The case history “The Villa” illustrates the technique of influencing an immune disease or other somatic disorder through metaphorical instructions which imply progress alone and exclude any possibility of relapses. It is also useful for promoting the healing of wounds or bone fractures
I once had a patient who was an architect and who suffered from Crohn’s disease, an inflammatory bowel disease. The cortisone preparations and surgical interventions used to treat it had placed an enormous strain on her body. After attending a number of therapy sessions, the disease seemed to have remitted somewhat. I said to her, “Imagine your body is a magnificent old house awaiting renovation – what does it look like?” She described a Wilhelminian-style villa surrounded by lush greenery, with exquisite stucco work, superb wallpaper and elegant furniture. The house appeared to have been neglected for many years. Wherever the eye turned, there were traces of water damage, cracks in the walls and crumbling plaster. Many of the formerly beautiful features now looked neglected and derelict. “What does the restoration team need to do?” I asked. She listed a number of jobs, and we discussed the order in which they should be done.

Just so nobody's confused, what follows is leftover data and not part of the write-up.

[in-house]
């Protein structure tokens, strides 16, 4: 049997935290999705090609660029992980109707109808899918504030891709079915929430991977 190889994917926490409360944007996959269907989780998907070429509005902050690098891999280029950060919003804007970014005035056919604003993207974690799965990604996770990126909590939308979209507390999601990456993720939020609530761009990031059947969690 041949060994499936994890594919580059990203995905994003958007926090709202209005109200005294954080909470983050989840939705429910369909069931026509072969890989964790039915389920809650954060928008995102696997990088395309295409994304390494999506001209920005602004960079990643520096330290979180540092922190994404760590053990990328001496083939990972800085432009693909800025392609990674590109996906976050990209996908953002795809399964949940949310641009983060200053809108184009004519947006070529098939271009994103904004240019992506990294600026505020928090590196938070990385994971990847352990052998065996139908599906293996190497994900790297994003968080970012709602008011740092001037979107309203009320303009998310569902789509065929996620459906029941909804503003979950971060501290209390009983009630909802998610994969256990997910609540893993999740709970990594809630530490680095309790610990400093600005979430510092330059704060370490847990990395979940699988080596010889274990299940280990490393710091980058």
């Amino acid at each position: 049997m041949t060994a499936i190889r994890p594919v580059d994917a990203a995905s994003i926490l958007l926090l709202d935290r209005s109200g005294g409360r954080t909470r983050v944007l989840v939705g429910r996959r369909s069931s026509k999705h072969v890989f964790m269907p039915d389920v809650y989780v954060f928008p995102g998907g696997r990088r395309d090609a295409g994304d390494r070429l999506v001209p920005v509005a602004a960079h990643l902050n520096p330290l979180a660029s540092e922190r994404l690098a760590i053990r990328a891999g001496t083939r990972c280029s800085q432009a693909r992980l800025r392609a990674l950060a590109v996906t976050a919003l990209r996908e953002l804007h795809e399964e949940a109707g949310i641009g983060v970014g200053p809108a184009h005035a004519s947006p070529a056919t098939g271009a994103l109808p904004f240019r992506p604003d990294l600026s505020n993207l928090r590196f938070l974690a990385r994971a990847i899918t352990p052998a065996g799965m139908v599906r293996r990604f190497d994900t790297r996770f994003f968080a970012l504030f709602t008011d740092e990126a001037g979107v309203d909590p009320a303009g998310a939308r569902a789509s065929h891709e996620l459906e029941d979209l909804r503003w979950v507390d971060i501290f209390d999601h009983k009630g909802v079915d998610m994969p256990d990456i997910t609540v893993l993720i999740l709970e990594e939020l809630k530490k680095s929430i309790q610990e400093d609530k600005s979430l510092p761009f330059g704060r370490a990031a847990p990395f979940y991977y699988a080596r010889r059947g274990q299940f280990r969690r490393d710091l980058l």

I asked for an update on the renovations at each of the following therapy sessions, and was always told that the workmen had made progress. What choice did they have? After all, renovations go forwards, not backwards. Once the woman told me, “The original features in this room have been damaged to the extent that the workmen are unable to restore them faithfully. They replace what is missing to the best of their ability, and try to make it look like it might once have done.” After another few weeks she told me that the renovators had finished their work, and that the villa had been fully renovated.
That was around four years ago, and her state of health has been significantly better ever since.[